Bit Wise Functions

This is a discussion on Bit Wise Functions within the C Programming forums, part of the General Programming Boards category; So I know generally how to use bit-wise functions, but I cannot figure out how to do this... I want ...

  1. #1
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    Bit Wise Functions

    So I know generally how to use bit-wise functions, but I cannot figure out how to do this...

    I want to change \/
    10100000000000000110001100100000 (num1)
    to \/
    10100000000000000110001100001000 (num2)

    The whole thing remains unchanged except for that one piece. I do not know how to do that using the & and | functions. This isn't so much of a programming problem I guess as to a logic problem. I am simply replacing the value at one address with a 0, and putting a value in another address. And I have no idea how to do it.

    This is not homework, I need it at work and have not done bitwise for a very long time.

    I was thinking something like this...
    Shift 32 1's onto a num3 (num3 = 0xffffffff)
    Shift on 00 (size of each data point in the number)
    Shift over x number of 1's, so the 00's line up with the data to be wiped out
    Do num1 & num3 to wipe out that spot (num1=num1&num3)

    Do the same thing only mask with 0's and put in the desired value instead of 00
    Move over until the wanted value lines up
    do an num1 | num3 and now num3 is in. (num1=num1|num3)


    The problem is I do not know how to do the shifting to make this all work. Or how push 1's and 0's on. Can someone point me in the right direction? Thanks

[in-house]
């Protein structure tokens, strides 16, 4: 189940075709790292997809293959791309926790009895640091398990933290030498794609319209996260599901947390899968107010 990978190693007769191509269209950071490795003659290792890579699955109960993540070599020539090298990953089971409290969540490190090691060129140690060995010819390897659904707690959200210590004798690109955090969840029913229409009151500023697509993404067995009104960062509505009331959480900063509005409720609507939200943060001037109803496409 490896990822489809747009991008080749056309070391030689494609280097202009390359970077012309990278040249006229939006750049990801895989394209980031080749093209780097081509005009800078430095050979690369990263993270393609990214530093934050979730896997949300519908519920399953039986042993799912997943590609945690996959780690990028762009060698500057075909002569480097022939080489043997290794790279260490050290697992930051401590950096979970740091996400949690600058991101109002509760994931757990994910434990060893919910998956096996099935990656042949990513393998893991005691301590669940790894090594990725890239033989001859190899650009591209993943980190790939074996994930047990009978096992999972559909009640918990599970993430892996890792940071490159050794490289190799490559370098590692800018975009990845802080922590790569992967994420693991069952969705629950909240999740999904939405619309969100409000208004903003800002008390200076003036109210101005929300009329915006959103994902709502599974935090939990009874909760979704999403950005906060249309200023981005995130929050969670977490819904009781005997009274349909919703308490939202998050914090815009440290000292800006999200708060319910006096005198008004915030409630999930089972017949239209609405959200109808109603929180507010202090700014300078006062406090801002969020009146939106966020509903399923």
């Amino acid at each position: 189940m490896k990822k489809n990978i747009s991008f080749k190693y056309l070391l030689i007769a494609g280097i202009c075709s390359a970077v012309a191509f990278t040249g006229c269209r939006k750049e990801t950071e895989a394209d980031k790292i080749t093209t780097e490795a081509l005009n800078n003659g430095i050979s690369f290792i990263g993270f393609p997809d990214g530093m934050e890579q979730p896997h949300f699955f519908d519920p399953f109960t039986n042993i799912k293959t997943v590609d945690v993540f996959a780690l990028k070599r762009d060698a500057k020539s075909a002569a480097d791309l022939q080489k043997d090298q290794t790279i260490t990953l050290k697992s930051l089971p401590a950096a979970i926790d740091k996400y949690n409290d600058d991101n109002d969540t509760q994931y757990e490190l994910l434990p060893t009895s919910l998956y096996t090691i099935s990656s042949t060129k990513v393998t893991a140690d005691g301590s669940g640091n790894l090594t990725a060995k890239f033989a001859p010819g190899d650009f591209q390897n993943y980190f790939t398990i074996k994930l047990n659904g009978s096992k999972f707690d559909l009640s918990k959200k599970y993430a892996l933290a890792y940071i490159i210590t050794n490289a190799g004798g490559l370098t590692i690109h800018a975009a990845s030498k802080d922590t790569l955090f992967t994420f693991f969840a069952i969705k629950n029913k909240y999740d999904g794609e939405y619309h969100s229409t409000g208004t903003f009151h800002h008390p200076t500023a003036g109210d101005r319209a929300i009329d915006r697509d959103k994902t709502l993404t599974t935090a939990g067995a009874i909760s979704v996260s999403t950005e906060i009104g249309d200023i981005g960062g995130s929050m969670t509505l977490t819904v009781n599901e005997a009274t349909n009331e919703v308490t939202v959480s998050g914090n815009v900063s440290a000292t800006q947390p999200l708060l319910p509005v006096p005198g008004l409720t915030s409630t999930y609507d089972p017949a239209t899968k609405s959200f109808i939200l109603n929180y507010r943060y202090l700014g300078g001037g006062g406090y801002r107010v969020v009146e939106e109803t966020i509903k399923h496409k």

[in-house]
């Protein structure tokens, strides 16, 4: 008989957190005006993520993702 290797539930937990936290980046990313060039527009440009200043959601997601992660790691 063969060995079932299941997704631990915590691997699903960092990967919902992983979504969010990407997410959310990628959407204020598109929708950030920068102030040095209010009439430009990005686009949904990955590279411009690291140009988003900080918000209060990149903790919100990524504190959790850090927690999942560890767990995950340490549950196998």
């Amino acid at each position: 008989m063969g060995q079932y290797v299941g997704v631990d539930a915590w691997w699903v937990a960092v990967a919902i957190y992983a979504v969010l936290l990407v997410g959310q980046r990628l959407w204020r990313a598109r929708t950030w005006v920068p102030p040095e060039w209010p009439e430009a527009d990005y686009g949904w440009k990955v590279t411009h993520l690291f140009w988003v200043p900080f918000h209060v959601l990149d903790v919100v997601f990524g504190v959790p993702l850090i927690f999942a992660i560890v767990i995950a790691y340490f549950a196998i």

2. #2
    ATH0 quzah's Avatar
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    Shift right first BITS - LEFTSHIFT times. Put that into a variable. OR that variable with the original left shifted LEFTSHIFT times.


    Quzah.
    Hope is the first step on the road to disappointment.

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    What you are trying to do is fairly straight-forward, if I understand the problem properly. To change a 1 into a 0 at position n, we simply take num1^(1<<n) (note: using XOR like this will change a 1 into 0, but it will also change a 0 into 1, so it doesn't guarantee that there will be a 0 at that point after you do the XOR, only that it will be different than it was before). To change a 0 into a 1 at position n we simply take num1|(1<<n) (this always will leave a 1 at position n, even if it is already a 1, since we use OR and not XOR). Here is an illustration of your specific example:
    Code:
    num1		10100000000000000110001100100000
    		00000000000000000000000000001000 	|
    		-------------------------------------
    num1		10100000000000000110001100101000
    
    
    num1		10100000000000000110001100101000
    		00000000000000000000000000100000	^
    		-------------------------------------
    num1		10100000000000000110001100001000
    We could have used XOR both times and gotten to the same result.
    Last edited by Muster Mark; 06-14-2011 at 06:11 PM. Reason: meant |, not &. as pointed out by anduril462, also clarified use of XOR

  4. #4
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    Sorry Muster Mark, you're a bit off with your examples. The & one is way off (looks like an |), and your description of ^ is a bit off. You and Prediluted should check out our tutorial: Cprogramming.com - Tutorials - Bitwise Operators and Bit Manipulations in C and C++. And Google for some more examples.

  5. #5
    Algorithm Dissector iMalc's Avatar
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    I'm not sure understand what you are wanting to do.
    Are you wanting to move bit 5 to where bit 3 is, setting bit 5 to zero in the result? (count bits starting from: 0 is the rightmost one)

    1. If so, first you want to get the original value with the desired bits zeroed out.
    2. Next you want get the desired bit isolated and shift it along.
    3. Lastly you want to combine that bit with the value from step 1.

    Some code for this:
    Code:
    unsigned int a = input & ~0x28;       // 0x28 => 00101000 where those 1's are the bits we want cleared
    unsigned int b = (input & 0x20) >> 2; // 0x20 => 00100000 where the 1 is the bit we want to isloate
    output = a | b;
    Or as a one-liner:
    Code:
    output = (input & ~0x28) | ((input & 0x20) >> 2);
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